Nehemiah was driven to rebuild the walls of Jerusalem following their demise. But as we’ve seen from the previous history of God’s people (e.g. Moses, Joseph, David, Gideon e.t.c), those who step out for God’s glory come up against a torrent of opposition of some kind. This trend continues with Nehemiah’s efforts to re-engage the jewish people to rebuild the walls of Jerusalem. It ignites fierce opposition chiefly from Sanballat, the Samaritan governor, Tobiah an Ammonite leader, and from the Arabs and Ashdodites.
Enemies Tactics – Condemnation
On hearing of Nehemiah’s intentions, Sanballat and his allies became furious and ridiculed the jews, calling them “feeble” and resorting to sarcasm and lies to demean their efforts and motives (v2-v3). All of this happens to get back to Nehemiah, presumably via the jews scattered across the northern territories who paid a visit (v12).
Ridicule and condemning commentary are a tried and tested tactic of the enemy aimed at tearing down the resolve, identity and faith of those who do good. Unfortunately such tactics cause havoc in pulling many away from being fruitful. We know from scripture that God is love (1 John 4:10). We can rest assured that any sniff of ridicule we encounter is not of God from whom every good gift comes (James 1:17). We have to be quick to filter out all condemning and unconstructive negative commentary that comes our way lest they veil our minds from the truth and security of God. Writing to the Corinthians Apostle Paul declares “We destroy arguments and every lofty opinion raised against the knowledge of God, and take every thought captive to obey Christ.” Let’s prime the pumps of truth daily, blasting down any longstanding and sneaky lies of the enemy that attempt to overshadow truth in our minds.
Enemies Tactics – Persecution, Fear & Confusion
We see the enemy step things up when they hear that the rebuilding continues (v7-8). They plan to attack and cause fear and confusion. When we see things hot up against us while we continue in doing good we can actually be encouraged that our actions are impactful enough to draw enemy attention and hostility. This knowledge is key as it shall help us move forward despite hardship and suffering. The New Testament repeatedly describes the churches as suffering and we see ongoing persecution clarified as a normal feature of Christian existence (Rom 8:16-17; Phil 1:29-30; 1 Thess 3:3-4; 2 Tim 1:8; 2:3). And although opposition can incite fear and confusion, believers are reminded by scripture that ”God gave us a spirit not of fear but of power and love and self-control” (2 Timothy 1:7).
Nehemiah’s response to the enemy’s ridicule and subsequent threat of attack is prayer (v4-5; v9). We see Nehemiah prayers answered – the walls of Jerusalem are rebuilt in 52 days and the enemy fails to attack Jerusalem. If we believe in God, we should be dependent upon him in prayer. Scripture encourages and even commands us to pray and to pray often to see our requests answered (Ephesians 6:18; Luke 18:1; Philippians 4:6; 1 Thessalonians 5:17). C.S Lewis once said “You never know how much you really believe anything until its truth or falsehood becomes a matter of life and death to you. It is easy to say you believe a rope to be strong and sound as long as you are merely using it to cord a box. But suppose you had to hang by that rope over a precipice. Wouldn’t you then first discover how much you really trusted it?” Nehemiah was certainly in this place as so many of God’s faithful that preceded him. And what he knew of God led him to his knees in prayer. When we are convinced of God’s love, prayer becomes a priority, and a lifeline. We pray and trust that he shall impact the outcome.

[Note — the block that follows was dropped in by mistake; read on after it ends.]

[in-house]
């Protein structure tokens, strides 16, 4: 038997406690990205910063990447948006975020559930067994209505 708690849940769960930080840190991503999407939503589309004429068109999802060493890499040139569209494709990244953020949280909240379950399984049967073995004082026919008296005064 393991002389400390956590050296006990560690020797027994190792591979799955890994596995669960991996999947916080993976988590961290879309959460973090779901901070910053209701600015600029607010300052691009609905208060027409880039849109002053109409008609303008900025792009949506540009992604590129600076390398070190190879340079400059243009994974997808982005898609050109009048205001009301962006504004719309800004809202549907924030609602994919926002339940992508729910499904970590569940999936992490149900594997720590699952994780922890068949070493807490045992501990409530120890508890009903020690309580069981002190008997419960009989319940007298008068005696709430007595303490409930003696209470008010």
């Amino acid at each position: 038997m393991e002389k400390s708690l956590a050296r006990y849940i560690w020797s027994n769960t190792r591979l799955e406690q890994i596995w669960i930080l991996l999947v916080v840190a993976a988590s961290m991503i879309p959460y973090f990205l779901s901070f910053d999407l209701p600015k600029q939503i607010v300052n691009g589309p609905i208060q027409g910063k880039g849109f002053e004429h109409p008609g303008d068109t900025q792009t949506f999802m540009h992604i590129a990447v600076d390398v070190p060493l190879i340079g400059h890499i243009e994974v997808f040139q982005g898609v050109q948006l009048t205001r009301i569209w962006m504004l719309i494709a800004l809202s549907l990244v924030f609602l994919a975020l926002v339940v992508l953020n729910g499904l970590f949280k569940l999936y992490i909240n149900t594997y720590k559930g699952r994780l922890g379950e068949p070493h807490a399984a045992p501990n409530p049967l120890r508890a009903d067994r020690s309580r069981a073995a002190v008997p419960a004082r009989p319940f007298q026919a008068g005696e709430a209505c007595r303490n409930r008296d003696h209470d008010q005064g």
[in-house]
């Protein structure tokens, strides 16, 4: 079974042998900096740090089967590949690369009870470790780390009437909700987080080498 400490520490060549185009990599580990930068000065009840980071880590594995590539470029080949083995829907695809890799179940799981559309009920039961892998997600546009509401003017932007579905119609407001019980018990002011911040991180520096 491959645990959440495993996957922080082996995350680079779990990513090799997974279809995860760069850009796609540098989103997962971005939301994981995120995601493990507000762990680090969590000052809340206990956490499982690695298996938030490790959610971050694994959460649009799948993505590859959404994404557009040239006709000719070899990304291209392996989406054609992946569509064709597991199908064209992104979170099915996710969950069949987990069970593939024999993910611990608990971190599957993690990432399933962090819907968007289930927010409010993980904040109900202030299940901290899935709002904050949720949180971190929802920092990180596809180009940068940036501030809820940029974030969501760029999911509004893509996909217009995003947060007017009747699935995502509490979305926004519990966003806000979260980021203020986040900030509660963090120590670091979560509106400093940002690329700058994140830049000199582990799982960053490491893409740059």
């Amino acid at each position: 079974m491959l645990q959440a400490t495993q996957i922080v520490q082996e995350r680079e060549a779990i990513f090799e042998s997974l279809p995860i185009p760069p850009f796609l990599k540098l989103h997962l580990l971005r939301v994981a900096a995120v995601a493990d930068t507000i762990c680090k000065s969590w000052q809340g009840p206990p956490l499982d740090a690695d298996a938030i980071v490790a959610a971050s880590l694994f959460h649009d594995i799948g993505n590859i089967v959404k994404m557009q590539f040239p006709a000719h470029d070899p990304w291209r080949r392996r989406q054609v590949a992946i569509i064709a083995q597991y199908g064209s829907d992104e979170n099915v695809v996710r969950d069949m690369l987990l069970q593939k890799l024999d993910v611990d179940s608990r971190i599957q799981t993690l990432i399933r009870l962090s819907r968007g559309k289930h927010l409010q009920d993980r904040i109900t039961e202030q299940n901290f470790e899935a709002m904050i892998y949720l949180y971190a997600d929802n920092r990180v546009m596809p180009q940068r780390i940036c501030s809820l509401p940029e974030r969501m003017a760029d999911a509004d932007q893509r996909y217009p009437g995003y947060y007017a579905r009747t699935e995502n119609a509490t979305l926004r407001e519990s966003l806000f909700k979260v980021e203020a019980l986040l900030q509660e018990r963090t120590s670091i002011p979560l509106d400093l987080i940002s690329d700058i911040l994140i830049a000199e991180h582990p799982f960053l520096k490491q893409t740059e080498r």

Pragmatism accompanies Faithful Prayer
Some may fall into the hyper-spiritual presumption that prayer negates active participation in the areas prayed for. However, we see that Nehemiah followed up prayer with practical steps to protect the wall and the people. Nehemiah instructed the men to arm themselves at all times (v17-18) and half the men stood guard as the other half laboured (v16). Additionally, he employs a defensive plan involving trumpet calls for military back up at more vulnerable locations of the wall for the event of an attack (v20). Following this Nehemiah could still say “Our God will fight for us” (v20). Yes we pray and rest our hope in God for a good outcome. Yet we act, utilising the wisdom and resources he’s already given. As
Like Nehemiah and the jews who stood strong donned in battle gear in the face of opposition, we are to clothe ourselves in Christ (Romans 13:14) and the armour of God (Ephesians 6:10-18). Fighting the good fight of faith in readiness for the last trumpet call when Christ shall return (1 Cor 15:52; 1 Thess 4:16).